Microscopy Blog - 12 July 2019 - What's so special about EM?

In the past week, the Bio21 Institute has received a cryo-electron microscope (EM) Glacios. The instrument belongs to the Monash Institute of Pharmaceutical Sciences (MIPS), but in exchange for housing the microscope we receive shared access to it.

Since the commissioning of the Talos Artica (200kV cryoTEM) and the Talos L120C (120 kV microscope) in 2019, we now have a good collection of CryoEM microscopes at Bio21 which will be further strengthened with the arrival of two other instruments mid-2020.

Globally, Australia has been a late-adopter of this new, but revolutionary technology that won Jacques Dubochet, Joachim Frank and Richard Henderson, the Nobel Prize in Chemistry 2017.
With considerable investment and also recruitment, we’re catching up and starting to see results from these remarkable instruments.

What is special about these instruments?

CryoEM allows you to peer into samples that have been ‘snap frozen’. For a layman’s analogy, it is like frozen peas: they have advantages over canned peas, retaining their look, freshness, vitamins and taste, while canned peas (fixed cells and proteins) have a slightly different look and very different taste.

We are now able to visualise protein structures in solution and in their native state, providing further insights into the behaviour and function of proteins and molecules in cells, particularly the interactions of drugs with drug targets.

When the new microscopes arrive next year, we will be able to do the same but in the context of the cellular environment. This technology complements the data we receive from mass spectrometry, magnetic resonance spectroscopy and X-ray crystallography, also housed in the Institute.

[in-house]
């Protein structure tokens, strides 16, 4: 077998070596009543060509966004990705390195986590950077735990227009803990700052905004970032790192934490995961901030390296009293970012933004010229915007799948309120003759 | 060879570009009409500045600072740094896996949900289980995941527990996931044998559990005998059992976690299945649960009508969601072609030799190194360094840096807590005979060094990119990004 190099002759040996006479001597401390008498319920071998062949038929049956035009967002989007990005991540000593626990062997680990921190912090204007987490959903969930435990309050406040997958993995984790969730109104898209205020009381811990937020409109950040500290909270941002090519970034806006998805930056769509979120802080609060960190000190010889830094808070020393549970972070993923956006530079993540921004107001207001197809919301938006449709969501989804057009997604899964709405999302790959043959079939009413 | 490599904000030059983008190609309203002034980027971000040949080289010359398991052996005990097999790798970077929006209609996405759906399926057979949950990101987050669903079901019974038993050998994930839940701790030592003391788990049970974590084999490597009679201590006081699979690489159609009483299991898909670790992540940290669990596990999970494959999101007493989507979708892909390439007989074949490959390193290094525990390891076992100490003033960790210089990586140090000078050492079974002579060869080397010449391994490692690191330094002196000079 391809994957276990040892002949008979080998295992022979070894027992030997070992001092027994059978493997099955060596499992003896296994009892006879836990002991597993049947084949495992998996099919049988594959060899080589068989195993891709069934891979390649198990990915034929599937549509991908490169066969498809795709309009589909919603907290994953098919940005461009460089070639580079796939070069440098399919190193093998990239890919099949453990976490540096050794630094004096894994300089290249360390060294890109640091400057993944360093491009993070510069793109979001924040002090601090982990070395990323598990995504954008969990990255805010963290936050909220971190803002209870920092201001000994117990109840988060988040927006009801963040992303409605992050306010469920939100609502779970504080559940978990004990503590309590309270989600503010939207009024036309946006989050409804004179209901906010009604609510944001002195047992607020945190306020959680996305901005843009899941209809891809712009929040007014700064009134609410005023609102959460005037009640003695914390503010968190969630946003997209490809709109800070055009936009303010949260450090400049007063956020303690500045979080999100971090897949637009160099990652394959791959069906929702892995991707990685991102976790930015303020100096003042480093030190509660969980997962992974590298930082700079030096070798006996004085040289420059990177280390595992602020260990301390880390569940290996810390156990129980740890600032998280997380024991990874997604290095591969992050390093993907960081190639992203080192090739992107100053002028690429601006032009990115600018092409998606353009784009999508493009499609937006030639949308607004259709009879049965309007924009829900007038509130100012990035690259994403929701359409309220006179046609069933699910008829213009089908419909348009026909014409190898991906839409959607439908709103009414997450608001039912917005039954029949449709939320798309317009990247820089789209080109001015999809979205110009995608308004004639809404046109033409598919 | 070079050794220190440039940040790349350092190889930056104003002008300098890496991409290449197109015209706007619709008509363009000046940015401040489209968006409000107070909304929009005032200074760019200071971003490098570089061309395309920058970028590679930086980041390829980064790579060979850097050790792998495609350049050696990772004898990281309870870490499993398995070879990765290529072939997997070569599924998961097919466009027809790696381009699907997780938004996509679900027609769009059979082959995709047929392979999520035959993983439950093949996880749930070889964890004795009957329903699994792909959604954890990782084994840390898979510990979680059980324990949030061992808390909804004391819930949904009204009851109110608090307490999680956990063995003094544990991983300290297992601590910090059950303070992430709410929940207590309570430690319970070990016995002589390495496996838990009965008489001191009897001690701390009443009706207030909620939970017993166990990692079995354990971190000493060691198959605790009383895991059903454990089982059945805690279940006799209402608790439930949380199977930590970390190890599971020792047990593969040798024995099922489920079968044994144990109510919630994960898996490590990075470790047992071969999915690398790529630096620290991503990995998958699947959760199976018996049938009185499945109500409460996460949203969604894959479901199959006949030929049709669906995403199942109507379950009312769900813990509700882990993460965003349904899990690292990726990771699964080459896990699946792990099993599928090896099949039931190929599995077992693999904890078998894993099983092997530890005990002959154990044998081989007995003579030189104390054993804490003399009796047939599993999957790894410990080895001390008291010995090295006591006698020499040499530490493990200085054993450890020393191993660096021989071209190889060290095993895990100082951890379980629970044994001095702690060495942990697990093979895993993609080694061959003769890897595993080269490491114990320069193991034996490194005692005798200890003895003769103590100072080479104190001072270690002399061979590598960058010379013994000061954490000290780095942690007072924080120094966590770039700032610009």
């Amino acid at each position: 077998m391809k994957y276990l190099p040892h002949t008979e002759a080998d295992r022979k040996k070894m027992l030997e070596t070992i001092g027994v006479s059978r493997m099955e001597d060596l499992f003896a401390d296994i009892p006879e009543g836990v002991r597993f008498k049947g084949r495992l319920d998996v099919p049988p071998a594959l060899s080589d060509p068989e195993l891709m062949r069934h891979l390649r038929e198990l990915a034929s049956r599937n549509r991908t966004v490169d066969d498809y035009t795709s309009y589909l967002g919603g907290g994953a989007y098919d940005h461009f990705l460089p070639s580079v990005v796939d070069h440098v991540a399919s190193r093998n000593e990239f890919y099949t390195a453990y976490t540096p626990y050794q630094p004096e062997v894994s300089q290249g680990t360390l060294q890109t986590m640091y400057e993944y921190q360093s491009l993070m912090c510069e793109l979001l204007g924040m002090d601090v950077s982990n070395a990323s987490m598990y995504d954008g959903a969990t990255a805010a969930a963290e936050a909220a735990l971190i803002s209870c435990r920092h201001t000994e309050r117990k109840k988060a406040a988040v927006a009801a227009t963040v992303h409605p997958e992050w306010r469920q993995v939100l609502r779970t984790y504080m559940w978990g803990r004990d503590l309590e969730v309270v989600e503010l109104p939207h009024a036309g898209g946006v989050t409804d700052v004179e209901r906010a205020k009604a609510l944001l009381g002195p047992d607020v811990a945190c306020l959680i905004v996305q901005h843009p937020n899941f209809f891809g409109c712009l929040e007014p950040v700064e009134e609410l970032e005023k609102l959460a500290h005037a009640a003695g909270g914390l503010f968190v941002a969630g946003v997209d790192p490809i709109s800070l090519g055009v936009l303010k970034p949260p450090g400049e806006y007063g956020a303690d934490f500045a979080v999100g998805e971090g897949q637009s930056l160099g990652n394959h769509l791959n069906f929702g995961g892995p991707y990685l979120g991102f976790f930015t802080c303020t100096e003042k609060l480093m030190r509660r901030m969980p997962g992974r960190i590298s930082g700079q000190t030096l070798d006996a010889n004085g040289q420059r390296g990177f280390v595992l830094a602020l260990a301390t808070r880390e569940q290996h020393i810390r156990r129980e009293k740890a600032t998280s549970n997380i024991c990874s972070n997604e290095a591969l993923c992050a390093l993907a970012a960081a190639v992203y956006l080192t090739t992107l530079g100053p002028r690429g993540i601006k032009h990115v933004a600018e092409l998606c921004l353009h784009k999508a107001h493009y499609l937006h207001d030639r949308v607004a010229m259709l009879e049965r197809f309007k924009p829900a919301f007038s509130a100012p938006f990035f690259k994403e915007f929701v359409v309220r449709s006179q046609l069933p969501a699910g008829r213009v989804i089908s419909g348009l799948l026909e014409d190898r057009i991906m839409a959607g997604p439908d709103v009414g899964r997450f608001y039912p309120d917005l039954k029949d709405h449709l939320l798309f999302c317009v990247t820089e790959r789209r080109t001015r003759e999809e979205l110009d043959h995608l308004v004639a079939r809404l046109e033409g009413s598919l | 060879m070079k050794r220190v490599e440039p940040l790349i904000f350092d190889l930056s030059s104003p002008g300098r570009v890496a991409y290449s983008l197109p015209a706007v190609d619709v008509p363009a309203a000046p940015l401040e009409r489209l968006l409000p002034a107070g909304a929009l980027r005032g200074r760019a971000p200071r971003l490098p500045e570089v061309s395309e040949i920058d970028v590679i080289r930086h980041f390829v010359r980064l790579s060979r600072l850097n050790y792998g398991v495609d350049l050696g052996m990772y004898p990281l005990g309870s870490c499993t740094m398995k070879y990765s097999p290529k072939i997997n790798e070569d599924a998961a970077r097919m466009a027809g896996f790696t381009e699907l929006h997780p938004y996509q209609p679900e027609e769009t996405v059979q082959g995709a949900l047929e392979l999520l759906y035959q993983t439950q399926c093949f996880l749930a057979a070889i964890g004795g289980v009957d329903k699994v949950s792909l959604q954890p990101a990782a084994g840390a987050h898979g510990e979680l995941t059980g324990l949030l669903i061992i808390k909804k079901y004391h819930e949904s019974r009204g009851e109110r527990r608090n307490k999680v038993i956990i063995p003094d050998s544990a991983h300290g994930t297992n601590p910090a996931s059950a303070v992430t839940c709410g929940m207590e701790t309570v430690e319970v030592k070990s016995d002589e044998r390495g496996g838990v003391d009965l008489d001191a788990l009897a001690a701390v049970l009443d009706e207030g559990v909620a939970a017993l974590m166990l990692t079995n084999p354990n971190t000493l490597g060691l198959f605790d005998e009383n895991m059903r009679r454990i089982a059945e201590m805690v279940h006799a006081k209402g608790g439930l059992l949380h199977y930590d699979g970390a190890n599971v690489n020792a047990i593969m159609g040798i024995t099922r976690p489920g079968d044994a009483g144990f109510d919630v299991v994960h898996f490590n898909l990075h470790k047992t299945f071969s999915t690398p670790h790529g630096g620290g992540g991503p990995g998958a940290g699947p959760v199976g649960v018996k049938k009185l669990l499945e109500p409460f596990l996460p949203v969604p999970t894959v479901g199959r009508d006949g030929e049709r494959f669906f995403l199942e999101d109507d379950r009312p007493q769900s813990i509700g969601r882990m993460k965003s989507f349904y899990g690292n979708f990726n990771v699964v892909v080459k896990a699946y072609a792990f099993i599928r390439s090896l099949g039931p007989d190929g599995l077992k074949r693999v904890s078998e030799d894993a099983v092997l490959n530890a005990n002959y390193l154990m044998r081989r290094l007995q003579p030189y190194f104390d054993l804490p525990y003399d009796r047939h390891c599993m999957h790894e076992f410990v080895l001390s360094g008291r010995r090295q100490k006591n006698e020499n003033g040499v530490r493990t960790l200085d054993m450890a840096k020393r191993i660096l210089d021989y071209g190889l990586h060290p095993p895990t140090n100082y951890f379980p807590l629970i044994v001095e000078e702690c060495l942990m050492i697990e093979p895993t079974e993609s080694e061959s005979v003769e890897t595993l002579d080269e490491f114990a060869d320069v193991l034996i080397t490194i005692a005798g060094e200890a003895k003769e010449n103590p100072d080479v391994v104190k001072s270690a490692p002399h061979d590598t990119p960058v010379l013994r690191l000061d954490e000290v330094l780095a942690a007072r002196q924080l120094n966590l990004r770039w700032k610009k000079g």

But with all the buzz and excitement around cryoEM, let us not forget the other electron microscope capabilities we house at Bio21.

Most of us look at electron microscopy as a two dimensional technique. But for the last 50 years the third dimension has always been there for us to use. Since its inception, Bio21 has had the capability to do tomography and even cryo-tomography, providing a very much-needed third dimension in applications such as, cell biology, nanomaterials and solar cells.

This is the equivalent of you receiving a CT-scan whereby the machine rotates around your injured limb. In the case of EM, it is the sample rotating in the microscope.

It produces a very high resolution, three dimensional (3D) structure, encompassing the whole sample size (which must remain within the limits of the lower microns and 300 nm in thickness).

In the last four years, with the purchase of an automated block-face imaging SEM and a new automated serial section ultra-microtome, we have expanded our capability in 3D imaging to reach volumes in the 1mm3 range, at resolutions closer to 10 nm. 

Hence, we are now able to conduct 3D imaging in a sample size range spanning from molecules (angstrom range resolution) through to tissues (nanometer range resolution).

The missing piece in the puzzle is the elemental composition of the sample of interest. For this we turn to ‘microanalysis’. We have five microscopes capable of visualizing each atomic element from Boron upwards (at a few nm resolution) in a tissue, in individual particles, or even in bulk samples. For lighter elements (B to Zn), we are one of the few facilities worldwide that can do this under cryogenic conditions.

All of these wonderful “toys” will be relocated mid-2020 in our new home-to-be, the Bio21 ‘Stage 2C’ building (Ex VRI, building 403), currently under construction.

So, whatever you are hoping to look at in your samples, please come and speak with me and the team in the Advanced Microscopy Facility, and we will endeavour to find the most effective method for your analysis.

ehanssen [at] unimelb.edu.au (Associate Professor, Eric Hanssen)
Advanced Microscopy Facility